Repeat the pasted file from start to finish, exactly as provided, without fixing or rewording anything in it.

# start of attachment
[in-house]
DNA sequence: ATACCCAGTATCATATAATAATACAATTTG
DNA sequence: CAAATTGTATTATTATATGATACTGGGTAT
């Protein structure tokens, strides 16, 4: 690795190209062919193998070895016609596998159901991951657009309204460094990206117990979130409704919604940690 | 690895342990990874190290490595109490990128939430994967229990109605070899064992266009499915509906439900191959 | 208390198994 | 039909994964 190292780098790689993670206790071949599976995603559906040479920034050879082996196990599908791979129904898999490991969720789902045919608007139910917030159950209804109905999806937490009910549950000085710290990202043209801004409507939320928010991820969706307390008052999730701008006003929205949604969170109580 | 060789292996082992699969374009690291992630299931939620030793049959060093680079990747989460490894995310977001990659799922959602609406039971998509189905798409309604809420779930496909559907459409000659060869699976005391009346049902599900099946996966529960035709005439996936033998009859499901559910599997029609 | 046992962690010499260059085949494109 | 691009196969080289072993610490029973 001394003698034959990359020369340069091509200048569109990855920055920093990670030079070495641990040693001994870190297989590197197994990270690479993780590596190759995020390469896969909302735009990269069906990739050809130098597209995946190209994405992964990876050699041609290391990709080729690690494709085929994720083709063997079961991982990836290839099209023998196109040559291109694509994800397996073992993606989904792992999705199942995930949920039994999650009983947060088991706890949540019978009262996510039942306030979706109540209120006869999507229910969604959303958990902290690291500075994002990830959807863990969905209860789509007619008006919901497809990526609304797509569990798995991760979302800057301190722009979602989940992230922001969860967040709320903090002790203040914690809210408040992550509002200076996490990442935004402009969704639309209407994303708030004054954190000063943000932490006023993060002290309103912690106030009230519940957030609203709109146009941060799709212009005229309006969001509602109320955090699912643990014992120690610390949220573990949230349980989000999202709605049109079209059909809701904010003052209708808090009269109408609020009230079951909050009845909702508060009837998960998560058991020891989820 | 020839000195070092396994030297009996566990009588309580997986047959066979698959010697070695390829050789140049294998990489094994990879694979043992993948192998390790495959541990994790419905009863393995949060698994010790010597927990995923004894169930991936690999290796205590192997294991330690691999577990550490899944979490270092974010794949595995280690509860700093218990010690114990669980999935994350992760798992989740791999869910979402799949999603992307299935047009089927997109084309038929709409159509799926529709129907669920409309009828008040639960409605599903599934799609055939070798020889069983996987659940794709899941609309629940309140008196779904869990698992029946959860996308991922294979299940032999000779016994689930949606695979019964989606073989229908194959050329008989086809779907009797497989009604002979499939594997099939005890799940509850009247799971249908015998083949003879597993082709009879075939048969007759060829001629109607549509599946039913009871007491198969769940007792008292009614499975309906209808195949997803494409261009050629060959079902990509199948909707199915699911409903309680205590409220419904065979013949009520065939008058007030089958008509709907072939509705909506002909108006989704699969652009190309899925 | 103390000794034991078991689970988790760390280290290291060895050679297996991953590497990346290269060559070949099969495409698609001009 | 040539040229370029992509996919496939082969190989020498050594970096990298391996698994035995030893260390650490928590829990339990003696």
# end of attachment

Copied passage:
[in-house]
DNA sequence: ATACCCAGTATCATATAATAATACAATTTG
DNA sequence: CAAATTGTATTATTATATGATACTGGGTAT
């Protein structure tokens, strides 16, 4: 690795190209062919193998070895016609596998159901991951657009309204460094990206117990979130409704919604940690 | 690895342990990874190290490595109490990128939430994967229990109605070899064992266009499915509906439900191959 | 208390198994 | 039909994964 190292780098790689993670206790071949599976995603559906040479920034050879082996196990599908791979129904898999490991969720789902045919608007139910917030159950209804109905999806937490009910549950000085710290990202043209801004409507939320928010991820969706307390008052999730701008006003929205949604969170109580 | 060789292996082992699969374009690291992630299931939620030793049959060093680079990747989460490894995310977001990659799922959602609406039971998509189905798409309604809420779930496909559907459409000659060869699976005391009346049902599900099946996966529960035709005439996936033998009859499901559910599997029609 | 046992962690010499260059085949494109 | 691009196969080289072993610490029973 001394003698034959990359020369340069091509200048569109990855920055920093990670030079070495641990040693001994870190297989590197197994990270690479993780590596190759995020390469896969909302735009990269069906990739050809130098597209995946190209994405992964990876050699041609290391990709080729690690494709085929994720083709063997079961991982990836290839099209023998196109040559291109694509994800397996073992993606989904792992999705199942995930949920039994999650009983947060088991706890949540019978009262996510039942306030979706109540209120006869999507229910969604959303958990902290690291500075994002990830959807863990969905209860789509007619008006919901497809990526609304797509569990798995991760979302800057301190722009979602989940992230922001969860967040709320903090002790203040914690809210408040992550509002200076996490990442935004402009969704639309209407994303708030004054954190000063943000932490006023993060002290309103912690106030009230519940957030609203709109146009941060799709212009005229309006969001509602109320955090699912643990014992120690610390949220573990949230349980989000999202709605049109079209059909809701904010003052209708808090009269109408609020009230079951909050009845909702508060009837998960998560058991020891989820 | 020839000195070092396994030297009996566990009588309580997986047959066979698959010697070695390829050789140049294998990489094994990879694979043992993948192998390790495959541990994790419905009863393995949060698994010790010597927990995923004894169930991936690999290796205590192997294991330690691999577990550490899944979490270092974010794949595995280690509860700093218990010690114990669980999935994350992760798992989740791999869910979402799949999603992307299935047009089927997109084309038929709409159509799926529709129907669920409309009828008040639960409605599903599934799609055939070798020889069983996987659940794709899941609309629940309140008196779904869990698992029946959860996308991922294979299940032999000779016994689930949606695979019964989606073989229908194959050329008989086809779907009797497989009604002979499939594997099939005890799940509850009247799971249908015998083949003879597993082709009879075939048969007759060829001629109607549509599946039913009871007491198969769940007792008292009614499975309906209808195949997803494409261009050629060959079902990509199948909707199915699911409903309680205590409220419904065979013949009520065939008058007030089958008509709907072939509705909506002909108006989704699969652009190309899925 | 103390000794034991078991689970988790760390280290290291060895050679297996991953590497990346290269060559070949099969495409698609001009 | 040539040229370029992509996919496939082969190989020498050594970096990298391996698994035995030893260390650490928590829990339990003696």